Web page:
If these all sound interesting, you can read on to discover more of the details about each one and choose the pair of binoculars under $300 that’s best for you.

1. Athlon Optics Midas Binoculars

  • Type: Roof Prism
  • Price: ~$240

A favorite of keen birders, the Athlon Optics Midas Binoculars are the best astronomy binoculars under $300 in part thanks to their great price. The ergonomics on this product are also fantastic. The binoculars feature a lightweight magnesium chassis, preserving the strength of a metal chassis while reducing the weight by as much as 35%.

Thanks to the ED Glass and ESP Dielectric Coating, Midas provides unbelievable clarity and brightness of image – the stars pop into view with ease. The ED glass prevents chromatic fringe and minimizes glare and ghost images. The ESP Dielectric Coating reflects over 99% of the light to your eyes, bringing you a bright image that displays accurate color reproduction.

2. Vortex Optics Crossfire Roof Prism Binoculars

  • Type: Roof Prism
  • Price: ~$230

The Vortex Crossfire Binoculars are fantastic gadgets for anybody looking to get a high-quality observational tool without spending too much. You also get a carry case with purchase.

The Crossfire Roof Prism Binoculars feature a 10x power optic and a 42 mm objective, which gather lots of light–perfect for low-light situations. They feature a 325 foot field of view at a thousand yards. Its rubberized coating makes it super comfortable to hold, and its ergonomic shape fits in your hands nicely. They also feature twisting eye-relief cups.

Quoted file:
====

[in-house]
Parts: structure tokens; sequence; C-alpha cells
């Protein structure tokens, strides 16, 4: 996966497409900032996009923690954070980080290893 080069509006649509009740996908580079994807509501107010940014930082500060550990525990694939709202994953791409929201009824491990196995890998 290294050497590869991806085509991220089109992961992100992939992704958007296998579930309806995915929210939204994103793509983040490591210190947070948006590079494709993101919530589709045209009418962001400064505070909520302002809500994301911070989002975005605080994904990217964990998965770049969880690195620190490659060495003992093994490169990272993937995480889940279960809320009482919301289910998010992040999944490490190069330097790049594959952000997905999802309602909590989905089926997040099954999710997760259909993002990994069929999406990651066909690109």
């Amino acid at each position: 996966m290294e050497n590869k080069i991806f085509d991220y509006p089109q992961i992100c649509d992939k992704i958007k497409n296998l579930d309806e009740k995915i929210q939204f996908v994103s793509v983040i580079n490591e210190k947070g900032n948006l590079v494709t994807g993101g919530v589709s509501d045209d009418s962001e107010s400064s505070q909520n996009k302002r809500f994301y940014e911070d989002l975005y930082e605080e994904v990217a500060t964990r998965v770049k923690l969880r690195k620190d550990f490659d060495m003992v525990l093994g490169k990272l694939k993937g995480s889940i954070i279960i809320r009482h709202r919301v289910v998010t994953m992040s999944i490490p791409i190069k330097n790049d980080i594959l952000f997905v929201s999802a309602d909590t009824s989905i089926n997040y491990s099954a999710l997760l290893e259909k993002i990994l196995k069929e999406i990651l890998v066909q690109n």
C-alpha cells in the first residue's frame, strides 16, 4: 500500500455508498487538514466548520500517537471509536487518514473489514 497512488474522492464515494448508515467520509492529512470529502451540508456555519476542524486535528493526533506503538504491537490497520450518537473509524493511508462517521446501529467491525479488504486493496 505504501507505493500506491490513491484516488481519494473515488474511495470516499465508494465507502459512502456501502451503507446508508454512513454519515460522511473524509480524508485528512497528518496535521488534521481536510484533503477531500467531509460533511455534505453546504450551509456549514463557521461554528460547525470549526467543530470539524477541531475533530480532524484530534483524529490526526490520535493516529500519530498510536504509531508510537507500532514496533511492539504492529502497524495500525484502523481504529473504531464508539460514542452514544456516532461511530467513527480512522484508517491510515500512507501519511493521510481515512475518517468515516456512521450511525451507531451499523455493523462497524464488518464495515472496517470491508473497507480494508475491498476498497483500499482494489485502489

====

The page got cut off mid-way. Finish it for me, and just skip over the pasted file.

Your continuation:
It weighs 23.3 ounces, making it one of the lightest astronomy binoculars under $300. 

3. Vortex Optics Diamondback Roof Prism Binoculars 10×28

  • Type: Roof Prism
  • Price: ~$220

The Diamondback from Vortex Optics is a must for stargazers who are frequent travelers or campers and like to take their binoculars with them. They are one of the smallest binoculars in the series, making them highly portable.

Needless to say, the price-performance ratio is astounding. These binoculars feature high-quality materials, deliver exceptional performance day and night, and they are only $149.

The Vortex features an HD optical system with select glass elements that deliver exceptional resolution, color fidelity, edge-to-edge sharpness, light transmission, and reduced chromatic aberration. They are also hand-friendly, waterproof, fog-proof, and have incredible optical features. The fully multi-coated 28mm objective lenses offer excellent clarity and superior low-light performance.

They also have an ultra-wide field of view, which efficiently covers the ground and acquires subjects easily.

4. Celestron 20×80 SkyMaster Pro Astronomy Binoculars

  • Type: Porro Prism
  • Price: ~$220

The SkyMaster Pro from Celestron is one of the best binoculars if you’re an amateur astronomer and your budget is around the $300 mark. Their large 80mm objective lenses have an excellent light gathering in low light conditions, delivering superior low light performance, even in the dimmest conditions.